The Noble Merchant Opawa…

Thr Noble Merchant Opawa – Bagel Sundays!

The Hounds keep a fun-things-to-do-list ready @ hand so that whenever we read or hear about something that would make a decent distraction, we put it on the list & then try & check them off ASAP. So I’d read about this fairly recent cafe/store opening that was just through the Lyttelton Tunnel called The Noble Merchant & for the month of July (it may be extended if it achieves success) they were trialing a Sunday bagel breakfast.
So off we toddled @ just after 8am (the web site & Google said it opened @ 8 (Monday-Sunday) & promptly arrived there at about 8:40am only to find out it was clearly still closed, apparently ready for a weekend opening of 9am – no worries…took Hound #1 for a nice stroll along the Heathcote River and we rather like Opawa anyways compared to many other Christchurch suburbs on the flats…some beautiful grand old villas & houses & lots of park space in view of the lovely Port Hills.

Baked Goods from the Bellbird Bakery – Yum.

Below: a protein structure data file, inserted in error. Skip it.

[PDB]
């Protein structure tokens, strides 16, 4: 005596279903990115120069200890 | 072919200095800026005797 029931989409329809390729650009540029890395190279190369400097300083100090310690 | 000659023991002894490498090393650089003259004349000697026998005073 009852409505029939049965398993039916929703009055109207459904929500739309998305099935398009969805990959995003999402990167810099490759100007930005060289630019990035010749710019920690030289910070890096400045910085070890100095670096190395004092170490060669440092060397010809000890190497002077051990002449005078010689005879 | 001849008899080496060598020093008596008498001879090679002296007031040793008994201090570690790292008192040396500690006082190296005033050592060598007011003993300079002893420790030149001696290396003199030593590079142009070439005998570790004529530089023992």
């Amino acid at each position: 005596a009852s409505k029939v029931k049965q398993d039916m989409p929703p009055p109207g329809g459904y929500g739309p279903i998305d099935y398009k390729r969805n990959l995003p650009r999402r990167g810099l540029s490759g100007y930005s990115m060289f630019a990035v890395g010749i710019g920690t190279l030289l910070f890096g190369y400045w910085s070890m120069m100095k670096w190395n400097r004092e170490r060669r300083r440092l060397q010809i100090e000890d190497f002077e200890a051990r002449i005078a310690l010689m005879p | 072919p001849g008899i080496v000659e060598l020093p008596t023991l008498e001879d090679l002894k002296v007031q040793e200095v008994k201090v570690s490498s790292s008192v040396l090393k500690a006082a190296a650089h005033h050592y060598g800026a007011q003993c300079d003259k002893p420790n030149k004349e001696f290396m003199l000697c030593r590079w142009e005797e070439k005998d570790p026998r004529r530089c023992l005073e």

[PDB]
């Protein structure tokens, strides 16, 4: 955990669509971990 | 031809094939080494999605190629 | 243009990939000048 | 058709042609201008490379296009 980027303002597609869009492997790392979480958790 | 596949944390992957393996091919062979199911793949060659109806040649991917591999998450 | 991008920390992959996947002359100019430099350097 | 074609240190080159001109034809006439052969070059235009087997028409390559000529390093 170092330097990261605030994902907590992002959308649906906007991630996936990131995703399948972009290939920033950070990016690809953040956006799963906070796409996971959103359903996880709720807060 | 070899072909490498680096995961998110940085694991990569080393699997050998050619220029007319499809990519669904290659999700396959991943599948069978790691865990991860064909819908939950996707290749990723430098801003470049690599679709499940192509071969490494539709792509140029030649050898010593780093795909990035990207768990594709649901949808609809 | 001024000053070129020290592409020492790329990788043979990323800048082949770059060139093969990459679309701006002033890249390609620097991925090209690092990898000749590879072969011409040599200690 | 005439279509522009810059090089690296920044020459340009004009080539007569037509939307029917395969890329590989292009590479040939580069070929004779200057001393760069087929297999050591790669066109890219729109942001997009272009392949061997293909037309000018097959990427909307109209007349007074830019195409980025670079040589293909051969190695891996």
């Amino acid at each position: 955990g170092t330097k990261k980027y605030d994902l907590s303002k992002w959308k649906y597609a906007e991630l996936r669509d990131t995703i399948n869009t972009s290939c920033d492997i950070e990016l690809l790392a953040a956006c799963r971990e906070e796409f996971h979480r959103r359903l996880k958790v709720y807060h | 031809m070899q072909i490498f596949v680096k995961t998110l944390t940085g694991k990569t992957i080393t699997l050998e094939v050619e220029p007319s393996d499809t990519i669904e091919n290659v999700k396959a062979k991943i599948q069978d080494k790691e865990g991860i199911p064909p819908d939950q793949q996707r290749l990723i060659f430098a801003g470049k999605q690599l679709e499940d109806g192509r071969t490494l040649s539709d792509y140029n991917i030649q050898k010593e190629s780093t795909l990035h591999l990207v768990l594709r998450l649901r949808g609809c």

We headed back to deli @ exactly 9am and it looked open, but the owner/barista was still milling about & the footpath signs were not out yet, but a couple of local yokels could clearly be seen inside, so in we went…Hound #2 made a joke with the owner (who was British born but grew up in Christchurch) about his opening times and that we were keen  to try the bagel breakfast & he fired back straight away “2 free coffees!!” for being the first through the door for bagels…you do not get shouted much of anything in New Zealand so good on him.

The owner had a good dose of the British banter and his bagel maker was on site to put together the bagel platters & he told us he was from Israel and a very good bagel maker, but a very bad Jew :-). A good bit of amusing & convivial chat was a wonderful way to start a Sunday…

There were 3 bagel options – a traditional smoked salmon & cream cheese (Hound #2’s choice), a venison salami & Dijon infused cream cheese (my choice) and a roasted red pepper & cream cheese  – all for the mere sum of $9.50 and served with sides of olives, pickles, caper berries, cheese & pesto.

Bagel with Salmon, Cream Cheese, Pesto, Caper Berries & Olives….

The final verdict? Excellent bagels, super toppings & sides and an A+ for presentation! And besides the bagel Sundays, The Noble Merchant is also a well stocked deli & grocer if you happen to be in the neighborhood & need to stock up.

The owner also has a cafe & gourmet food store in Lincoln called, funny enough, The Lincoln Pantry, which we had seen on one of our other Sunday outings to Lincoln that I wrote about in one of my other blog posts